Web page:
After months of stalls and setbacks on the latest James Bond film, production is set to commence this coming April on the long-awaited 25th James Bond film. We now know that the working title for the film’s production is Shatterhand, derived from an alias used by Bond’s arch-nemesis Ernst Stavro Blofeld in Ian Fleming’s eleventh novel You Only Live Twice, and we know that the actors from the previous Craig outings are set to return. But production has been rife with issues from the start. From Daniel Craig’s controversial comments on the role to the exit of Trainspotting director Danny Boyle to the multiple rewrites that are still underway; you’d be right to be concerned and confused about Daniel Craig’s last outing as the titular super spy. But what follows are 3 things we can expect from the next Bond flick.
It’s going to be different
Helmed by noted director and auteur Cary Joji Fukunaga, Bond 25 is definitely going to be different from the Bond films that preceded it. Fukunaga directed the entirety of the groundbreaking first season of True Detective, which not only received critical praise but was also nominated for five Emmy Awards, including Outstanding Directing – which Fukunaga won. Remember his much lauded 10-minute long take in episode 4 of True Detective, as Matthew McConaughey’s embittered detective Rust Cohle fought his way through a gangland shootout, all in one beautiful single shot? Hopefully, Fukunaga can bring some of that creativity and ingenuity to his Bond film, putting Bond back on top of the action movie throne. Although production hasn’t started just yet, so don’t be surprised if Fukanaga exits production in the coming weeks – as he famously did on the fantastic It reboot.
…but not too different
Despite the inclusion of Fukunaga behind the camera, there are signs that Bond 25 will not stray too far from the established formula of Daniel Craig’s previous Bond films. Danny Boyle and longtime collaborator John Hodge’s rumoured script apparently saw Bond incarcerated for much of the film’s run time, with some rumours even suggesting the film ended with Bond being killed off altogether. The producers at Bond HQ didn’t like this, however, resulting in Boyle leaving and the film supposedly going in a more traditional direction, with Bond script stalwarts Neal Purvis and Robert Wade writing the current incarnation. Along with Craig as Bond, cast members Naomie Harris, Ralph Fiennes and Ben Whishaw are also returning for the film – suggesting the film won’t stray too far from the established Bond formula. But perhaps the most notable returning face is Léa Seydoux as Madeleine Swann, daughter of the late Mr White and Bond’s Spectre love interest. Her being in the film marks one of the rare times a Bond film has been a direct sequel to the previous film (the only other time being Quantum of Solace). With the lukewarm reception to Spectre, however, it will be interesting how this will be received by audiences. And as history shows us, Bond being in a long term relationship never works out…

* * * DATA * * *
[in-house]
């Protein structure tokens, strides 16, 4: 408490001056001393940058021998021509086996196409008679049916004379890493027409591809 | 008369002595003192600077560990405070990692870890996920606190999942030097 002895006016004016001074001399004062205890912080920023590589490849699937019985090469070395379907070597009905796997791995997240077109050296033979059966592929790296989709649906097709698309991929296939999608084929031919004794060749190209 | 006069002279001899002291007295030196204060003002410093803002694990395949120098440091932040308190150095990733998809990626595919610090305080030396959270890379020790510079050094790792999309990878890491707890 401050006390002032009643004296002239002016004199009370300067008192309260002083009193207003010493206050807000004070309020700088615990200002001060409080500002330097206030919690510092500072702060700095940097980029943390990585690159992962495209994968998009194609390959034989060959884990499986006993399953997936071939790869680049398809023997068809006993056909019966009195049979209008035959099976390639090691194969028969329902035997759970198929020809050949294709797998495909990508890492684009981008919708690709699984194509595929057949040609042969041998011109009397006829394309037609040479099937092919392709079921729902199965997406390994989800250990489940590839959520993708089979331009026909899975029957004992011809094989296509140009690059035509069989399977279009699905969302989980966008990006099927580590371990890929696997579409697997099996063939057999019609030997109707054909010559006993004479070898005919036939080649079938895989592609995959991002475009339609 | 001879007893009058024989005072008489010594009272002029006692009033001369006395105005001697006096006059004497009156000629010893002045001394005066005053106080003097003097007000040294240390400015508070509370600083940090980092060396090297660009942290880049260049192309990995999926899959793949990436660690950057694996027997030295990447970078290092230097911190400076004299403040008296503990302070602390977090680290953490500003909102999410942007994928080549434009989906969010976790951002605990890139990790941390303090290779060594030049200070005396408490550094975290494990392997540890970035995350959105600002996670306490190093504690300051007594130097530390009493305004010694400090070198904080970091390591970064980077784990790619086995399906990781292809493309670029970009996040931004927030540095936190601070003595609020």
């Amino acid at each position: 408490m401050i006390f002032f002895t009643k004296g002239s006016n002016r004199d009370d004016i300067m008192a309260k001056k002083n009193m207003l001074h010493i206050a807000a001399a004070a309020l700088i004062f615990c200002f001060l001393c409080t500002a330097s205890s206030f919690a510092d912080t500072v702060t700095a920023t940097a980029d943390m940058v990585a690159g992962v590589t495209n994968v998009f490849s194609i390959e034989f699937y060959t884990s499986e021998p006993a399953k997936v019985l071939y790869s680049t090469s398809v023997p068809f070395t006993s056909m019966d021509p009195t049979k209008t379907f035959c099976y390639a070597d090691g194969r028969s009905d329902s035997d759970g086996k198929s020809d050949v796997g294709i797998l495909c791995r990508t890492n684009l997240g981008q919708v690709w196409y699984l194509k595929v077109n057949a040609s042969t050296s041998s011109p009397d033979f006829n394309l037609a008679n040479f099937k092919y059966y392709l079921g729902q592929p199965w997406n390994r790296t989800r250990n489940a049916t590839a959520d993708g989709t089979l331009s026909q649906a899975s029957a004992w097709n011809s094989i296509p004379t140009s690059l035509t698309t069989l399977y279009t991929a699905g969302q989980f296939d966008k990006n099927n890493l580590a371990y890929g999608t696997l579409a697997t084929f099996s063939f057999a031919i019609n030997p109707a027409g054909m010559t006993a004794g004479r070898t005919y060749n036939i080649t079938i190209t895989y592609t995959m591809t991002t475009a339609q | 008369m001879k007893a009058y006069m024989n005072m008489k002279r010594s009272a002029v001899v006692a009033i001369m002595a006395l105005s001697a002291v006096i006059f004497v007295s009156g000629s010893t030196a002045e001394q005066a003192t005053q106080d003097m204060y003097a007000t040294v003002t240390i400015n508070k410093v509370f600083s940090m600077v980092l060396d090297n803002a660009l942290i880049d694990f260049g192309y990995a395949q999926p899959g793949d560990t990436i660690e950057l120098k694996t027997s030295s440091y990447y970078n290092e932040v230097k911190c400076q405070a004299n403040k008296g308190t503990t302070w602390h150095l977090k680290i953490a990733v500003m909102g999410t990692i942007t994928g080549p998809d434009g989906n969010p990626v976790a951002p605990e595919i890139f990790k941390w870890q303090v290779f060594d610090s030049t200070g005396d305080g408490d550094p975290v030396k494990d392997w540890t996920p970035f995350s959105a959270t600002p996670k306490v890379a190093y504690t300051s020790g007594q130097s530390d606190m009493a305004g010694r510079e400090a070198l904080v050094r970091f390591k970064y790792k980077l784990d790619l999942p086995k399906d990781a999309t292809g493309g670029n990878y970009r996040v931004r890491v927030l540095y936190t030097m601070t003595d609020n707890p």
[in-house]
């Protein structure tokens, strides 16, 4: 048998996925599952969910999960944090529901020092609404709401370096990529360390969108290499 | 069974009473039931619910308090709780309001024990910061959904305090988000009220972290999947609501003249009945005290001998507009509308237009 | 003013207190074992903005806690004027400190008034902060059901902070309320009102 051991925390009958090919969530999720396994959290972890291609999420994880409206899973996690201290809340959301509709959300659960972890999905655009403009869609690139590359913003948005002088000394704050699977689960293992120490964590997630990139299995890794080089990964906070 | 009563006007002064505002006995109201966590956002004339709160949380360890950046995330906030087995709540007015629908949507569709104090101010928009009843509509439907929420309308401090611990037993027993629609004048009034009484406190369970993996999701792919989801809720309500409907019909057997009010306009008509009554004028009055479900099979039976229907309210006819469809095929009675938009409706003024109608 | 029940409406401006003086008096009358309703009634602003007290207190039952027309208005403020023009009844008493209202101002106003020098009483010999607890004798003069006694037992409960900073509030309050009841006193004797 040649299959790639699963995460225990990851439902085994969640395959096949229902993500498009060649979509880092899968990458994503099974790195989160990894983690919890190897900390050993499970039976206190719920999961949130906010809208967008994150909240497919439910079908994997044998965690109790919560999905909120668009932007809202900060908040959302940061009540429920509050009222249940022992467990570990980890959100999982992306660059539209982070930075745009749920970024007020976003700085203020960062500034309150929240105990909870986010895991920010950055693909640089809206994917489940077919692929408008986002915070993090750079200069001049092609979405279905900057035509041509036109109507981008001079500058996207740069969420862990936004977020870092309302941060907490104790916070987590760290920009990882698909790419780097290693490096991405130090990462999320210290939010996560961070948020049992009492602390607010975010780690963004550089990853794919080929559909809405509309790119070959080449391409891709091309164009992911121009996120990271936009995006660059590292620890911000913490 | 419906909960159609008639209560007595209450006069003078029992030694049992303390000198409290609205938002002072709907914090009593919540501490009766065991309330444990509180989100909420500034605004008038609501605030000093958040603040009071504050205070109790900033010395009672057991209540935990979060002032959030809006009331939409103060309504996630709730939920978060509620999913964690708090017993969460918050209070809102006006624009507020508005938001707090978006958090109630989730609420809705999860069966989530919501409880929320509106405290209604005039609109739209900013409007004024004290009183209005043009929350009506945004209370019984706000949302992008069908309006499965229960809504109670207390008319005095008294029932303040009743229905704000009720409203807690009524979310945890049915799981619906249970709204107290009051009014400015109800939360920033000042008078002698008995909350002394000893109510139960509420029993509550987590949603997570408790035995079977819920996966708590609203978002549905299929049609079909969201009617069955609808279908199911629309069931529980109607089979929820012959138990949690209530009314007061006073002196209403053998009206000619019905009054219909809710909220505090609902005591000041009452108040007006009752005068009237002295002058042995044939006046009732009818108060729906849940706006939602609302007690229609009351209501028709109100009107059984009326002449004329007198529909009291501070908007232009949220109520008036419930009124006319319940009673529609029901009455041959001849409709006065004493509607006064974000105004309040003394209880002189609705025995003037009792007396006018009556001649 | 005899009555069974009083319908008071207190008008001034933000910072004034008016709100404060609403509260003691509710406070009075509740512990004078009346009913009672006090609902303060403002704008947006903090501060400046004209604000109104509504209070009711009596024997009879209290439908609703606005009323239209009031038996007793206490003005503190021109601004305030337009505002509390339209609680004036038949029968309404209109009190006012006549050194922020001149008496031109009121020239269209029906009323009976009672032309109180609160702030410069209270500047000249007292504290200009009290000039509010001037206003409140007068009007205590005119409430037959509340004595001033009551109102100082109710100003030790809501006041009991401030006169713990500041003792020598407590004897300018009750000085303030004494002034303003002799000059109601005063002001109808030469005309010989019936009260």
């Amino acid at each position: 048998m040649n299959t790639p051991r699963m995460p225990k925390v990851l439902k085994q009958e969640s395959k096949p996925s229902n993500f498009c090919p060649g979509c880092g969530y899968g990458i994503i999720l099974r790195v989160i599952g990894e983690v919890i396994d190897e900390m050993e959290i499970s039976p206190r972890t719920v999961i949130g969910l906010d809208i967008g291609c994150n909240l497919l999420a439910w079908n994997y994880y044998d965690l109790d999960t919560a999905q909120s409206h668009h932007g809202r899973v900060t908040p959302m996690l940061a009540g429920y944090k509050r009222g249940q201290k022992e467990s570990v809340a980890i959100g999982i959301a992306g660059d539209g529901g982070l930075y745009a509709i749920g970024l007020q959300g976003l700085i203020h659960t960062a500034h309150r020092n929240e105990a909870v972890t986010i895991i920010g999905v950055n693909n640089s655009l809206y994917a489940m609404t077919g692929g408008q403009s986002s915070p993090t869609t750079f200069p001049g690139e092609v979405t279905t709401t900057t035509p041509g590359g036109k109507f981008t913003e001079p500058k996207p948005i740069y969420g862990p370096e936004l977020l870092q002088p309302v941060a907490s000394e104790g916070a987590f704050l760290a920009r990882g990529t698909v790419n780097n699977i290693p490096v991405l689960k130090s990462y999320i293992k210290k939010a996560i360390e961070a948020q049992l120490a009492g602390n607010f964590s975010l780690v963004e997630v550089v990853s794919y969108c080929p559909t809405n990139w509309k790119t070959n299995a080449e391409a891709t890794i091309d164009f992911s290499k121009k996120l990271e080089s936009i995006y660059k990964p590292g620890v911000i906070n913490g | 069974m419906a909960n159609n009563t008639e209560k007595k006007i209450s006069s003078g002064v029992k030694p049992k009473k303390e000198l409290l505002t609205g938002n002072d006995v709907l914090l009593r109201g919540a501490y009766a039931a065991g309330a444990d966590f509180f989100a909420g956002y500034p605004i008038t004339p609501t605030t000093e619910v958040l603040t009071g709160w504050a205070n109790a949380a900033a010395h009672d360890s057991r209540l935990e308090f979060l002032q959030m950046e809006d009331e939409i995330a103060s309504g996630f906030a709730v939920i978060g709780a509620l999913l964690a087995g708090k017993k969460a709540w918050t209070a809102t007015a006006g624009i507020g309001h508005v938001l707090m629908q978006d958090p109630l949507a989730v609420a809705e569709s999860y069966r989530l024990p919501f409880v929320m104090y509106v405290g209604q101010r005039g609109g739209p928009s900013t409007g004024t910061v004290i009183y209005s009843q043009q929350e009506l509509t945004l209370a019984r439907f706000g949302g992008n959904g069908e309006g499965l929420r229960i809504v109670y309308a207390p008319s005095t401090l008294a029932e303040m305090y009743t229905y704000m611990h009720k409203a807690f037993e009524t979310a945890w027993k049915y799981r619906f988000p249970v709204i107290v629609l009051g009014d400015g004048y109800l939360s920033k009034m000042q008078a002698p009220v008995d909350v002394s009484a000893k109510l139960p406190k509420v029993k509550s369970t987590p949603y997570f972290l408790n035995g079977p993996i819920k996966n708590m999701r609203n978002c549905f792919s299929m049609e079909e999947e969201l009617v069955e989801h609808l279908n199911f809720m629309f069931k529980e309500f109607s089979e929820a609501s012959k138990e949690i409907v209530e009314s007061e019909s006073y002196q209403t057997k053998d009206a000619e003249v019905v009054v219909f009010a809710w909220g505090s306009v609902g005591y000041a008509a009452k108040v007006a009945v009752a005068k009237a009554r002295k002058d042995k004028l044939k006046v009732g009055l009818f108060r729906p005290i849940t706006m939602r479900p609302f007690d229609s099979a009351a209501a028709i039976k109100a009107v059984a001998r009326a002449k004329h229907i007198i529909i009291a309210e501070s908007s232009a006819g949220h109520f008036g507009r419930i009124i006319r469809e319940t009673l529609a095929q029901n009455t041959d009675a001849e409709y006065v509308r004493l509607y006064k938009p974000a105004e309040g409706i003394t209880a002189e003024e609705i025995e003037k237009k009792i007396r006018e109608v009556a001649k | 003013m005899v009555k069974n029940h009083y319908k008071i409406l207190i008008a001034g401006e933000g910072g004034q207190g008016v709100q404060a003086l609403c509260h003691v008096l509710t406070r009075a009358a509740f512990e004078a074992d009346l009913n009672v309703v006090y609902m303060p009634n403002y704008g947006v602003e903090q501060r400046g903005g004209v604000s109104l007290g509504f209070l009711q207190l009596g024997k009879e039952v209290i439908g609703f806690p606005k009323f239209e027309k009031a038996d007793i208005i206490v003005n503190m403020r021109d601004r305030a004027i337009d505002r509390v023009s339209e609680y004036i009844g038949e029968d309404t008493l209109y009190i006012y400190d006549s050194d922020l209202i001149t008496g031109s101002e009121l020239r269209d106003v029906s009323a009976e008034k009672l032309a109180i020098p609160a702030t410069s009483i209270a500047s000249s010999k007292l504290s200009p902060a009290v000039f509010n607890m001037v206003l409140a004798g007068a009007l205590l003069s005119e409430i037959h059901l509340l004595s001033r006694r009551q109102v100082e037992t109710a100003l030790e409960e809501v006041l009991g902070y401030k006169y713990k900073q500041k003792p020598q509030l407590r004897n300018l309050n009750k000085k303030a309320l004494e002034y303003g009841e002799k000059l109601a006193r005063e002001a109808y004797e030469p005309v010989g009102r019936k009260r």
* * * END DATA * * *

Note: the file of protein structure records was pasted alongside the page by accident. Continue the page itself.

You Only Live Twice Comparisons
Bond 25’s working title of Shatterhand was revealed this week, giving anyone who has read Ian Fleming’s eleventh novel You Only Live Twice an instant upper hand in the spoiler department. The title is derived from an alias used in the book by Bond arch-enemy Ernst Stavro Blofeld, played famously in the films by Donald Pleasence, Charles Gray, Telly Savalas and, most recently, Christoph Waltz. There hasn’t been any indication that Waltz is returning as Blofeld in Bond 25 but with the working title being Shatterhand, it shouldn’t be ruled out. You Only Live Twice marks the end of the ‘Blofeld trilogy’ in the books when Bond strangles Blofeld with his bare hands and blows up his evil castle lair. But even more shocking is where Bond begins the novel, having recently lost the love of his life to a SPECTRE assassination attempt. Could this be what lies in store for Léa Seydoux’s Madeleine Swann? Spectre saw Bond literally driving off into the sunset with Swann, free of the spy-life. Her death at the hands of his mortal enemies could be exactly the thing to pull him back in. Whatever happens with Bond 25 it’s fair to say that the 8th April 2020 can’t come soon enough.